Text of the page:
South Park’s Choice Of Turn-Based Combat


I only had enough time to try out a little bit of South Park: the Stick of Truth. I think it’s a fine game but one thing stuck out at me most of all — its choice of an action-turn-based combat system. The way it casts that system though is a pretty good lampshade of turn-based combat in general.

As an RPG about South Park, what I played of Stick of Truth is pretty much of the quality you’d expect from Obsidian Entertainment (Alpha Protocol, Fallout New Vegas). The mechanics feel deep yet mesh well with the world of the TV series, and most importantly it carries the same writing that brings people to South Park. If I decided to buy Stick of Truth and beat it, it would be for the story. I’m still kind of surprised by the combat system though.

It’s one of those systems that’s turn-based but has timed button presses for every action in some bid to feel a little bit like an action game. You have to press a button at the right moment to get a more effective attack or defense, and the timing is different for each weapon which gives the system some depth. It’s very similar to Paper Mario in this fashion. Personally, I don’t really think that works but a lot of people seem to like it. I think those Penny Arcade RPGs tried to do the same thing. I guess it adds a bit more variability to what happens in turn-based systems — how much damage is dealt and whatnot. Vagrant Story for the original PlayStation has a very odd style of this system where you use your choice of timed button presses to chain combos of different actions.

My issue with these systems is that I think there are better alternatives. I feel like the attempt to be a little bit like an action game is kind of a waste if a game isn’t already a straight-up action game about quick reflexes — an action RPG essentially. If the idea is to have the best of both worlds, then in my opinion the best option is to have a real time system with the ability to pause when making tactical decisions, recent examples being the Dragon Age games and Final Fantasy XII. They’re not as slow as turn-based systems, feel more immersive because they don’t transport players to an alternate battle board dimension, and you still get all the time you need to use your brain when pausing to strategize.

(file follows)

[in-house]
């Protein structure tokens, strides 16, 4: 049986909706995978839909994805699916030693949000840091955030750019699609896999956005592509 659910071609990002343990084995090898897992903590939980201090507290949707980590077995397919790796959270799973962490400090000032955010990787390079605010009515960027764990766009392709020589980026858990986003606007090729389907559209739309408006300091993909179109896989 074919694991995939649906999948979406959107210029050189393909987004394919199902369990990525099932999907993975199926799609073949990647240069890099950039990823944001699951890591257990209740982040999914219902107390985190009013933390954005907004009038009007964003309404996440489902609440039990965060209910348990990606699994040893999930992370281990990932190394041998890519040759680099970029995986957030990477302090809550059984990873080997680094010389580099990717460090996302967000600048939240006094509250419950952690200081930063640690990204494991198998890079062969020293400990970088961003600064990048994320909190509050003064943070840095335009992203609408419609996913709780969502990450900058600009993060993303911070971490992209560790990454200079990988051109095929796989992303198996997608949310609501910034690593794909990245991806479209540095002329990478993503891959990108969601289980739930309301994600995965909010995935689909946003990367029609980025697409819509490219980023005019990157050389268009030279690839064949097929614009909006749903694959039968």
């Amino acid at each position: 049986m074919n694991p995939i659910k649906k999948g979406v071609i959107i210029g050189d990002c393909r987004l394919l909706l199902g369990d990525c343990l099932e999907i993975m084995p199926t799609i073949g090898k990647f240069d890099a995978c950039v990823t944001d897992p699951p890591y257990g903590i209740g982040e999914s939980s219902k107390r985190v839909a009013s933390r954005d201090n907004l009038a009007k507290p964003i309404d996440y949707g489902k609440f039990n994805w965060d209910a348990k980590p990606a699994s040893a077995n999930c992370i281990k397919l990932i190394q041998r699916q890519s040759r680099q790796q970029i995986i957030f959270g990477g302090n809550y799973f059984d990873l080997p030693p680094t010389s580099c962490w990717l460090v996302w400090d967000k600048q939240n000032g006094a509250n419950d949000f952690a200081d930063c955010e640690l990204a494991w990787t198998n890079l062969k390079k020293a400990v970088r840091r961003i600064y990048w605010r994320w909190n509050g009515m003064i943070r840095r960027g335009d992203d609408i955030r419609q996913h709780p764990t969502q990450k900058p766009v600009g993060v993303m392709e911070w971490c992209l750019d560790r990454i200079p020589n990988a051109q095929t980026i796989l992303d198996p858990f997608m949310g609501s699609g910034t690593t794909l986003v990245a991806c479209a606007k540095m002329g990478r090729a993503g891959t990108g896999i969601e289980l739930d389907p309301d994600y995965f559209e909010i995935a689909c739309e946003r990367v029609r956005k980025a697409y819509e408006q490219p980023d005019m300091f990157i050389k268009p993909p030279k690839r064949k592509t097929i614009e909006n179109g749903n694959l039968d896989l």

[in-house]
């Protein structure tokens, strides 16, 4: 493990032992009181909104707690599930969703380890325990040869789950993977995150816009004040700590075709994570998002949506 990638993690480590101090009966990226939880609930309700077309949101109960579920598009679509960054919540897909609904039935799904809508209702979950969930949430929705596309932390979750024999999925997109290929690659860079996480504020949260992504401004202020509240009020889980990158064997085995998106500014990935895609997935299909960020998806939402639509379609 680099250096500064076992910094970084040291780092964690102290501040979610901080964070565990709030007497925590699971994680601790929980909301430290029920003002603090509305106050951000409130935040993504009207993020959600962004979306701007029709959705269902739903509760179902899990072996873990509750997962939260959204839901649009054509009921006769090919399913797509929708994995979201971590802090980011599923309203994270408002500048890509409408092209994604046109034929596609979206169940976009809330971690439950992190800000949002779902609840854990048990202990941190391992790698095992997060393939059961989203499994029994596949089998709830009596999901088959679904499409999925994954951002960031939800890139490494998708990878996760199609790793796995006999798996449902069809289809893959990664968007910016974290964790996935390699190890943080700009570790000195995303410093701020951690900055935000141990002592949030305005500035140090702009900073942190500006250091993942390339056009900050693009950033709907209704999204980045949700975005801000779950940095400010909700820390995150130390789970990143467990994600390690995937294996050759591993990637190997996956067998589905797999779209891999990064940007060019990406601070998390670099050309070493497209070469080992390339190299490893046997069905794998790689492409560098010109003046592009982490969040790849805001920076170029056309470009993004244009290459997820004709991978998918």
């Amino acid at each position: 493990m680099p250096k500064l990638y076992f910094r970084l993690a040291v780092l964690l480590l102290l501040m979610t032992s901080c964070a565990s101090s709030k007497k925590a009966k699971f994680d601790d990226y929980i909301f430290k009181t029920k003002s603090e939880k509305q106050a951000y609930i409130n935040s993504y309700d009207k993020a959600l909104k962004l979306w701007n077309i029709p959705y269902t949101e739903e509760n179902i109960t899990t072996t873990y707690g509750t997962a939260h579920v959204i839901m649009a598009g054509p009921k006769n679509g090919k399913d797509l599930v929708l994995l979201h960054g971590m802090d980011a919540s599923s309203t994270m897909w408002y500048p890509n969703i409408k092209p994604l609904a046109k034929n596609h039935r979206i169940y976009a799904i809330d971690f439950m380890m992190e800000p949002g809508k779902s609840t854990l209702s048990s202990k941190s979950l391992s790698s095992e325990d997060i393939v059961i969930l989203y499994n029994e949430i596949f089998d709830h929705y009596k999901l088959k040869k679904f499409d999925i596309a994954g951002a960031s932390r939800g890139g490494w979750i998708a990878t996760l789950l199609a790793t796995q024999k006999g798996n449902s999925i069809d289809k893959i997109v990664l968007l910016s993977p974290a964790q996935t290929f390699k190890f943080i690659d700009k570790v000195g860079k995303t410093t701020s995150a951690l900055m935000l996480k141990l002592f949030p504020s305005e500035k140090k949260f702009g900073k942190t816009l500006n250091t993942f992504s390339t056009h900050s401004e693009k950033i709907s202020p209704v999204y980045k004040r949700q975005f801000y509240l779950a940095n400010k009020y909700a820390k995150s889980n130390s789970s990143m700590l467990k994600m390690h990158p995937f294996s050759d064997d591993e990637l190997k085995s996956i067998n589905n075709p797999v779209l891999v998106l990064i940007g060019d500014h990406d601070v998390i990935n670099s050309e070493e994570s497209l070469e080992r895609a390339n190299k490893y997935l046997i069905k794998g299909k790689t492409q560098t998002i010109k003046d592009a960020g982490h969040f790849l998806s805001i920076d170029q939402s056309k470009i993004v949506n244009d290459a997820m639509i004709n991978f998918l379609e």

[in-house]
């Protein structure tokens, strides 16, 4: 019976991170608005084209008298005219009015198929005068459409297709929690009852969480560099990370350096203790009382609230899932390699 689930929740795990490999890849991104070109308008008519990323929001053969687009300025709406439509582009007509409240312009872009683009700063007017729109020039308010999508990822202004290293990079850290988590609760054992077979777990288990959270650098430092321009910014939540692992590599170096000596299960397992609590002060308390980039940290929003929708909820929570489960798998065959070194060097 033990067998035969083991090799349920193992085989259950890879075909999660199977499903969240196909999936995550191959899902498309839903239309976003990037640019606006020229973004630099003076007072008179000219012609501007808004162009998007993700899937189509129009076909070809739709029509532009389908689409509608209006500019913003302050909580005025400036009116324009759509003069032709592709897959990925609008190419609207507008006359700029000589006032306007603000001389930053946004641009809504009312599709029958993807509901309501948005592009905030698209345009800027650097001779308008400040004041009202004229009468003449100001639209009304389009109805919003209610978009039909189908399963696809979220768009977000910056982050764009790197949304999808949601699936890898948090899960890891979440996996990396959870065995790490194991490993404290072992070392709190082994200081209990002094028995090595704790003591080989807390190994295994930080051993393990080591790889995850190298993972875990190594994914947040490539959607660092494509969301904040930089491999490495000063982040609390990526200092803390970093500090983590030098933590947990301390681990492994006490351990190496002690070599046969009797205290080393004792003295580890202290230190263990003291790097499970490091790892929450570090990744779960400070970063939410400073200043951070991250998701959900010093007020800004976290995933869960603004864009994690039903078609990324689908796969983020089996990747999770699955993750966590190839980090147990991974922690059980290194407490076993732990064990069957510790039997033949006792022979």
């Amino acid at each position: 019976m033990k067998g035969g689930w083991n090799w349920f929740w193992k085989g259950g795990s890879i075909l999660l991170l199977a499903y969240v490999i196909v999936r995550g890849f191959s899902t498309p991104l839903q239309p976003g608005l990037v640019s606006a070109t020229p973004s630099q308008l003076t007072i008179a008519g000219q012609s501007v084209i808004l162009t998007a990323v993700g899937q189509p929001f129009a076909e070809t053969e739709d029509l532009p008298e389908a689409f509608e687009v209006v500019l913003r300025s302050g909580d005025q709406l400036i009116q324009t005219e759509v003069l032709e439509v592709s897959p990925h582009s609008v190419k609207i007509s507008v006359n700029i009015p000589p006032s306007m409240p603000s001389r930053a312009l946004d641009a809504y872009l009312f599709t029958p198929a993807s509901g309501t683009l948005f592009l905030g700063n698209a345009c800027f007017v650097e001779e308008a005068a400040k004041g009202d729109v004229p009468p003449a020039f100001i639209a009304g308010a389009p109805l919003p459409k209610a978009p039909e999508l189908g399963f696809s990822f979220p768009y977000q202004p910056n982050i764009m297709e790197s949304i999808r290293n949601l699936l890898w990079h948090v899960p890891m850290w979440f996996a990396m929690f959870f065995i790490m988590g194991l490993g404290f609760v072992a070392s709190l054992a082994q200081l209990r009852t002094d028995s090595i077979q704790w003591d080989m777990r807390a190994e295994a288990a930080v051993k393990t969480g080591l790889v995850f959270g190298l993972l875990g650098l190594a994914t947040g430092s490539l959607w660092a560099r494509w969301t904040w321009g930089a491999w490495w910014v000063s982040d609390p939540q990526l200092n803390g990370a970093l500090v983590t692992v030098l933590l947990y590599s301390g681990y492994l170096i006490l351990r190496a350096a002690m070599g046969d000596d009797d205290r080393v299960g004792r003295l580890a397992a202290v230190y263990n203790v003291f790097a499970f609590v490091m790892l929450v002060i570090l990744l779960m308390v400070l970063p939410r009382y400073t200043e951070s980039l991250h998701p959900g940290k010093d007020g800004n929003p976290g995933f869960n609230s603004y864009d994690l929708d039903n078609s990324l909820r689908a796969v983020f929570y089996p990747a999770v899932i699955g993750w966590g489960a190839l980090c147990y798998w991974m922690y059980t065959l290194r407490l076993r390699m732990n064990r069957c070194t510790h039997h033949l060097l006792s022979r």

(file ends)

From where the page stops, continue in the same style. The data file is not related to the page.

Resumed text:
Stuff like this comes from fundamental disagreements between people about why RPGs have turn-based or real-time combat systems. One widespread belief is that older RPGs, especially Japanese console RPGs, only used turn-based systems because the NES and Super NES couldn’t render real-time combat, and that turn-based became largely obsolete as soon as the hardware allowed real-time. You could say I subscribe to this belief, but it takes a sort of “one size fits all” approach to game design that assumes everyone is trying to make the “perfect” RPG. Another belief approaches every games as, of all things, a unique game which may choose one system or another, a lot like board games. This belief actually makes a lot of sense for the setting of Stick of Truth.

From the beginning of the game it’s apparent all the characters are playing make-believe fantasy depicted as an RPG. Stick of Truth is basically a video game about people doing live-action role-play. In this, the characters are aware they’re taking turns and comment on this during gameplay. It’s a neat comment on both the oddity of turn-based combat in modern times and on the gamified nature of RPGs. The question after that is how much might that intrude on the fun of the actual game.

Probably not much in the eyes of a lot of people. There are, again, a lot of people who like the this brand of turn-based gameplay. For them, being able to play it with a comedic spin is probably even more fulfilling, especially if they watch South Park. I personally get more of my enjoyment out of the game from that commentary than the mechanical game itself. Then again, I feel that way about a lot of RPGs, so that’s not a slight against Stick of Truth at all.

People have their preferences as always, I’ve just become tired of games that juxtapose real-time exploration with slower turn-based combat.


  • So apparently FRACT OSC will be coming out soon.
  • The Witcher 3 was my most anticipated 2014 game. My year is now significantly changed by its delay. There really isn’t much else out there that I know I’m buying for sure when it comes to full retail games.
  • My custom cover art for Titanfall.
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